“The closed world of a still life settles and calms me, allowing me to get lost in the tones and colours . . .”
“When I was a student in the 70s watercolour was not even mentioned as a possibility, sneeringly considered a hobbyist preoccupation,” Sydney artist Margaret Ackland tells me when asked about a self-described present preoccupation with watercolour.
“I had not used watercolour at all until I was given a Windsor & Newton set in 2011; a few years later I started using them, mainly because I was in danger of missing a deadline. I loved how immediate and easy they were, with the possibility to address both incredibly fine detail and accidental beauty as wet meets wet. I began a daily habit of painting a small response to the daily newspaper every morning. This became The Watercolour News and lasted for five years.”
Ahead of Margaret Ackland: Balancing Act, an exhibition of recent watercolours showing at Flinders Lane Gallery, Melbourne, from 9 to 27 August 2022, I speak with the artist about watercolours devoted to domestic affairs, how the cataclysm of global events shaped works of a more private-and-precarious subject, and the genesis of new work in the shifting spaces of recent artistic practice.
For this exhibition you turn your gaze away from the daily news headlines and inward, toward more private moments of interiority, capturing forms and textures of daily life. I suspect that such inward turning (including from news media) will have resonance for many in the present historical moment, but what inspired your own turn inwards and how has such a turn shaped you as an artist, your work and your experience in the studio?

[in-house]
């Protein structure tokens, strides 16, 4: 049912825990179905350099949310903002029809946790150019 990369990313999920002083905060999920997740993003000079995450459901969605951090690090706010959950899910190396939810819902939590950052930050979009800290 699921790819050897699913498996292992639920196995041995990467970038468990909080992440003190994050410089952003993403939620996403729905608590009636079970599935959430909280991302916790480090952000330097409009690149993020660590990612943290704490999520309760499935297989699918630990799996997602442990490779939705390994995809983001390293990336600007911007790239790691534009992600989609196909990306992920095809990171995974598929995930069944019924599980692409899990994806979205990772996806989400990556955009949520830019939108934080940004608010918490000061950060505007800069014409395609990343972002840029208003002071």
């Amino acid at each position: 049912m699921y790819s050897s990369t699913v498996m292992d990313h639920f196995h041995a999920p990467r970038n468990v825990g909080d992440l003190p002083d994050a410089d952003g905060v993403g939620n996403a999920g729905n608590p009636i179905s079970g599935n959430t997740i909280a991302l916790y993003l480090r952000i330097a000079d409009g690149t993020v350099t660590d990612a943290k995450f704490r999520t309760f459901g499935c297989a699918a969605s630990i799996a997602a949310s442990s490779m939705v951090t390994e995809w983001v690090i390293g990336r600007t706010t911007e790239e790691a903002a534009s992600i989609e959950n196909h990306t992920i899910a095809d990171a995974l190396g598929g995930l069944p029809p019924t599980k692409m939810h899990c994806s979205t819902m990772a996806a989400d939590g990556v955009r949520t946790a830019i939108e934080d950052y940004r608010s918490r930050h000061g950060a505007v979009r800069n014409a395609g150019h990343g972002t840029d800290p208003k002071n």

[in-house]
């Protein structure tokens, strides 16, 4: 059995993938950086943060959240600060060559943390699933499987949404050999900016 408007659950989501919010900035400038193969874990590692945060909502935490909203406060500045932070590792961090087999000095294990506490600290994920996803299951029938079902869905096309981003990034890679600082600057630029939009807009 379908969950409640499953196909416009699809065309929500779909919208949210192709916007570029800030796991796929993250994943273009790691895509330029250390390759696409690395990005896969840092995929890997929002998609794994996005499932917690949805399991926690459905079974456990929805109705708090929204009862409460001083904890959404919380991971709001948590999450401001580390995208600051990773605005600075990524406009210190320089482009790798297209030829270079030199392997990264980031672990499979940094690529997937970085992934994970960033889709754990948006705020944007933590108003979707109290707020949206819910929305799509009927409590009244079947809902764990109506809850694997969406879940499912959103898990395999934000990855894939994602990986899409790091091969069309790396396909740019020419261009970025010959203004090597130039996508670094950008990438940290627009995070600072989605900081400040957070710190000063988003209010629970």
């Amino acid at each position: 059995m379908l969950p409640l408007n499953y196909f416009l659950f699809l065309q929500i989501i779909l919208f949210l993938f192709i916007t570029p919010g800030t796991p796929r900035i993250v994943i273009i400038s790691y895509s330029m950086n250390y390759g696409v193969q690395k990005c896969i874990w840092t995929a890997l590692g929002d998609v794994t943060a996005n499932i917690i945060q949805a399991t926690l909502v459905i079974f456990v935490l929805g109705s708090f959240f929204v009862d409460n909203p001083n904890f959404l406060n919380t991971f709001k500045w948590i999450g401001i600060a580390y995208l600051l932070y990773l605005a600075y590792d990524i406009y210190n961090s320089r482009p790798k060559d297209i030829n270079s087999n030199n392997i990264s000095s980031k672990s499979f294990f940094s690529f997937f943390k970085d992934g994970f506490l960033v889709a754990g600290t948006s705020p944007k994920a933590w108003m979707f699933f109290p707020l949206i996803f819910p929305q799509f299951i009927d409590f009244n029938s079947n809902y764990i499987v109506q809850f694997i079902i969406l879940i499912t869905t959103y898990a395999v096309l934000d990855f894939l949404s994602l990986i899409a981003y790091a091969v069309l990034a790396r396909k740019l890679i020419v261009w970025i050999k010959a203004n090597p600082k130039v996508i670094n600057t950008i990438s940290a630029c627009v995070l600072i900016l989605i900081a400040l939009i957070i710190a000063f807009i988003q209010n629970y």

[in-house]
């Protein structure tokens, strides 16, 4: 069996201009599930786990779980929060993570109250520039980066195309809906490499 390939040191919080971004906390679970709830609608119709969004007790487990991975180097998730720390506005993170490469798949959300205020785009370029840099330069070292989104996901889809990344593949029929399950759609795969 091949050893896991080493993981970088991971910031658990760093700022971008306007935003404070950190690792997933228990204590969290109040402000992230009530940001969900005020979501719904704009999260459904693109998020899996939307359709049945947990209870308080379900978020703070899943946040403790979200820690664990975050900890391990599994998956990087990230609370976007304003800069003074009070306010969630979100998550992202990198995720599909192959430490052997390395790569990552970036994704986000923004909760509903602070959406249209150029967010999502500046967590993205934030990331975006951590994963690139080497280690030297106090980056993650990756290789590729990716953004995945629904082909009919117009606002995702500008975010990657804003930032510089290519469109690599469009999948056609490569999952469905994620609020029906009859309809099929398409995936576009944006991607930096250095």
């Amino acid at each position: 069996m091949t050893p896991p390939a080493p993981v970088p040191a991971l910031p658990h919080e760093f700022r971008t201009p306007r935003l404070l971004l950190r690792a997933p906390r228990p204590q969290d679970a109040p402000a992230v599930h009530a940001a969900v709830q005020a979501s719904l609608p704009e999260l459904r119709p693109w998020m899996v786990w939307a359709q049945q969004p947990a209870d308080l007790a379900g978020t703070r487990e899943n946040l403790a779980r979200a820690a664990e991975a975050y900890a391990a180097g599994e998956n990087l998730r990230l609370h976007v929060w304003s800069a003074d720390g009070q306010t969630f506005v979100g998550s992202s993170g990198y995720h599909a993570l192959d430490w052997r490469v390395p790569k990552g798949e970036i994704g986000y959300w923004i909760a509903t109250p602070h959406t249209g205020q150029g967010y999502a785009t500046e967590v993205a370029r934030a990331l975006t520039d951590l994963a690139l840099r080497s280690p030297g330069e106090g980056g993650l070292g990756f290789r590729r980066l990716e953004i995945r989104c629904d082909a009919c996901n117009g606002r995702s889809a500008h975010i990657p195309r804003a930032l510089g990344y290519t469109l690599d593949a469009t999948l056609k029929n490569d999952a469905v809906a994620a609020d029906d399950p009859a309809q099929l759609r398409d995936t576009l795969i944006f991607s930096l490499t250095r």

I’ve had a long habit of returning to still life when I’m unsure about my direction. The closed world of a still life settles and calms me, allowing me to get lost in the tones and colours before me. During the pandemic what began as a distraction became my main preoccupation as more and more was revealed in the distorted reflections and shadows in front of me. The whole set up often threatened to topple (and often did). It felt like an appropriate response to the crazy world around us.
The COVID-19 pandemic saw your dining table replace your studio for some months – a condition that suited some of your watercolours that were small enough to occupy that space. Back in your studio now, what have you learnt about the role of space in your practice, and how have these learnings shaped what we’ll see in Balancing Act?
I’m very lucky to live within walking distance from my studio. Also lucky that I can spread out my work at home and no one complains. I have been trying to do larger work but am finding that in both the studio and home I’m more and more limited by my inability to lean over my work for too long. I still work at home a couple of days a week and often have “home” projects and “studio” projects on the go at the same time.
How many works are on show in your forthcoming exhibition, and how did you arrive at the title (Balancing Act)? In your view, what does this title say about the works that are on show?
The title, Balancing Act, is taken from one of the works. It reflects the chaotic nature of the past few years as well as the actual balancing act of setting up the objects. During the 2021 lockdown I worked at home and found my subject there as well. In some of these works, objects and flowers are stacked together in precarious towers. They also reflect both the backdrop of the little “set” I made, the room I’m working in and sometimes a tiny self-portrait. There will be eighteen works on the gallery walls.
Margaret Ackland is represented by Flinders Lane Gallery, Melbourne.
Dr Joseph Brennan is an art critic, author and cultural scholar based in Far North Queensland.